Syabas Launches Popcorn Hour C-300by Ganesh T S on December 6, 2011 3:55 PM EST
Syabas launched the second generation version of their BDA licensed unit, the Popcorn Hour C-300 today.
The previous version was based on Sigma's SMP 8643, and the C-300 is based on the SMP 8647. The SMP 8647 SoC (with a 800 MHz MIPS CPU at the core) is also a part of the A-300. Except for the USB 3.0 slave functionality, almost all the interesting aspects of the A-300 are carried over to the C-300.
The C-300's support for an optional built-in BD-ROM enables it to play commercial Blu-rays and DVDs, just like a Blu-ray player. BD-Live functionality is present, though Profile 5.0 Blu-rays are probably not going to play back with full navigation. Compared to the A-300, there are some extra features like support for an RF remote and extra USB ports.
We have had the A-300 review unit for a few weeks and the player is much more stable compared to the Netgear NeoTV 550. There are a few pending bugs in that unit, but none of them are showstoppers. We are waiting for at least one more firmware update before releasing the official review.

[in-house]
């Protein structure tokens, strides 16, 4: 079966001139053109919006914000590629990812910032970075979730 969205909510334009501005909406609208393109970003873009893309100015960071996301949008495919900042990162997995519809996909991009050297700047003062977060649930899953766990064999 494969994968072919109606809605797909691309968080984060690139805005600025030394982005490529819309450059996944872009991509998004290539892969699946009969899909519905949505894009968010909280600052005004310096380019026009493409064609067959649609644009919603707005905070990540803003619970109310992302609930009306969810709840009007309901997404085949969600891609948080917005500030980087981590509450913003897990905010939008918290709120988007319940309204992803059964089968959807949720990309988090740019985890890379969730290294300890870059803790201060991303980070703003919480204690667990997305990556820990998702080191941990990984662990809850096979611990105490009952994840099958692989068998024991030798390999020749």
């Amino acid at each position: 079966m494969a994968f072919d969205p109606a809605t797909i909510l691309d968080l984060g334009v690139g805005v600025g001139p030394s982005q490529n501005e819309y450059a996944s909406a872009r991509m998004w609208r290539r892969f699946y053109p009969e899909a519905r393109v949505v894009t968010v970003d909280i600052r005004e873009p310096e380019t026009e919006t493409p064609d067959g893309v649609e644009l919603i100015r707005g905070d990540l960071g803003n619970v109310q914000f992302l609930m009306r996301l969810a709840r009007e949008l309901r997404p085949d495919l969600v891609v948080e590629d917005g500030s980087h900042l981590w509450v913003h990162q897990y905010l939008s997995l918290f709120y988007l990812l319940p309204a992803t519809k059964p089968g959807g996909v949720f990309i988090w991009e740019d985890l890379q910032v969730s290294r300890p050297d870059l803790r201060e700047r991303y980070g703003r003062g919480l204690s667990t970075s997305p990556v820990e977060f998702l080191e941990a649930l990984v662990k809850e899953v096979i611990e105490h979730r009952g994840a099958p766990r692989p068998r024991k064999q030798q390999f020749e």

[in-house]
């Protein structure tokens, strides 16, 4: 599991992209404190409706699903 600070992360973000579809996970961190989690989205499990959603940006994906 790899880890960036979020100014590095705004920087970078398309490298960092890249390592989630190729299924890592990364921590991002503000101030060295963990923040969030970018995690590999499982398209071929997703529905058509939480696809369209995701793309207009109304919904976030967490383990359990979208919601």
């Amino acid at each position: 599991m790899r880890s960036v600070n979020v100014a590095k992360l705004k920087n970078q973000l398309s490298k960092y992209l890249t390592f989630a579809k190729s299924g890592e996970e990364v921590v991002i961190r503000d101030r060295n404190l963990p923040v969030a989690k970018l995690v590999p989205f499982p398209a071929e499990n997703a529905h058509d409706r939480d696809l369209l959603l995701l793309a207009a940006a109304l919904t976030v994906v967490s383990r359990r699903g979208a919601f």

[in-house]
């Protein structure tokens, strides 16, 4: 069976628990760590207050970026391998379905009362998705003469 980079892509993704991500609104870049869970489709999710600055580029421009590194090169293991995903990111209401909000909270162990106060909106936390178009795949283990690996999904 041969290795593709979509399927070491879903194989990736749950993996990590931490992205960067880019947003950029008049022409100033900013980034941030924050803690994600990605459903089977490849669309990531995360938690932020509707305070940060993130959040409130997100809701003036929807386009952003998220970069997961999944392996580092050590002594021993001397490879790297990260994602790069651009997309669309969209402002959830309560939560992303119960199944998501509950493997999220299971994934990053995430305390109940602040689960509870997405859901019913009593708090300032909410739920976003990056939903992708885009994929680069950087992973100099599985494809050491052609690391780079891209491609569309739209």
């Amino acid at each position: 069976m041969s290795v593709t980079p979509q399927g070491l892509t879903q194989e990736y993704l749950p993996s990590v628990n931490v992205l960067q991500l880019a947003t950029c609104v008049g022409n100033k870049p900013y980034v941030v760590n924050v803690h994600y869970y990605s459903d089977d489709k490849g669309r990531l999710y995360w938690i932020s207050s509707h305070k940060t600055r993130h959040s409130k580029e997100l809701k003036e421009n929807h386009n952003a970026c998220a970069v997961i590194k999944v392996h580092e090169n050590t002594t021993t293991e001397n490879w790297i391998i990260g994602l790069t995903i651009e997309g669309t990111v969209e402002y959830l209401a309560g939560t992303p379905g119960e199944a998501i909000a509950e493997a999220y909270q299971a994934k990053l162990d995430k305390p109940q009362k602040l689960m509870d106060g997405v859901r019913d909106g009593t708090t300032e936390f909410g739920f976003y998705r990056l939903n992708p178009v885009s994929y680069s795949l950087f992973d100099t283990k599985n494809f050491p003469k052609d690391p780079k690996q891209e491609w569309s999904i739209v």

As per forum reports, the C-300 should get around 20 - 30 MBps over the GbE port. We observed similar speeds with the A-300 review unit. This is a good improvement over the WDTV Live Hub's 10 - 12 MBps which was the first media streamer with GbE functionality that we reviewed. Like the A-300, the C-300 is also fanless and also has an aluminium body, ensuring noiseless operation. The table below presents a comparison of the features of the C-300 and the A-300.
Like every other media streamer today, we also have an apps market for premium video services. Note that we still don't get HDMI 1.4 or 3D Blu-ray ISO because the SMP 8647 doesn't support it.
The C-300 is expected to ship before Christmas, and it should make an ideal gift for the geeky media streamer fan who also wants full Blu-ray support. Note that Cinavia will be applicable to this unit, as it is an AACS licensed system. However, whether it will be implemented or not is an unknown at this point of time. AACS mandates February 2012 as the cut-off date for all BD players to implement Cinavia. However, it might be only for players manufactured after that date, and it may not make it into previous systems through forced firmware upgrades. We will discuss this further in our official review.
Priced at $349, it costs more than the A-300 (at $219). However, this is the price one needs to pay for the full Blu-ray license. Unless you have an absolute need for playing back full commercial Blu-rays, I strongly suggest going with the A-300 (as there is no threat of Cinavia in that model -- perfect for those playing back backups with their media player).
Head on over to the source link for more information and videos of the UI in action.
Source: Networked Media Tank Forum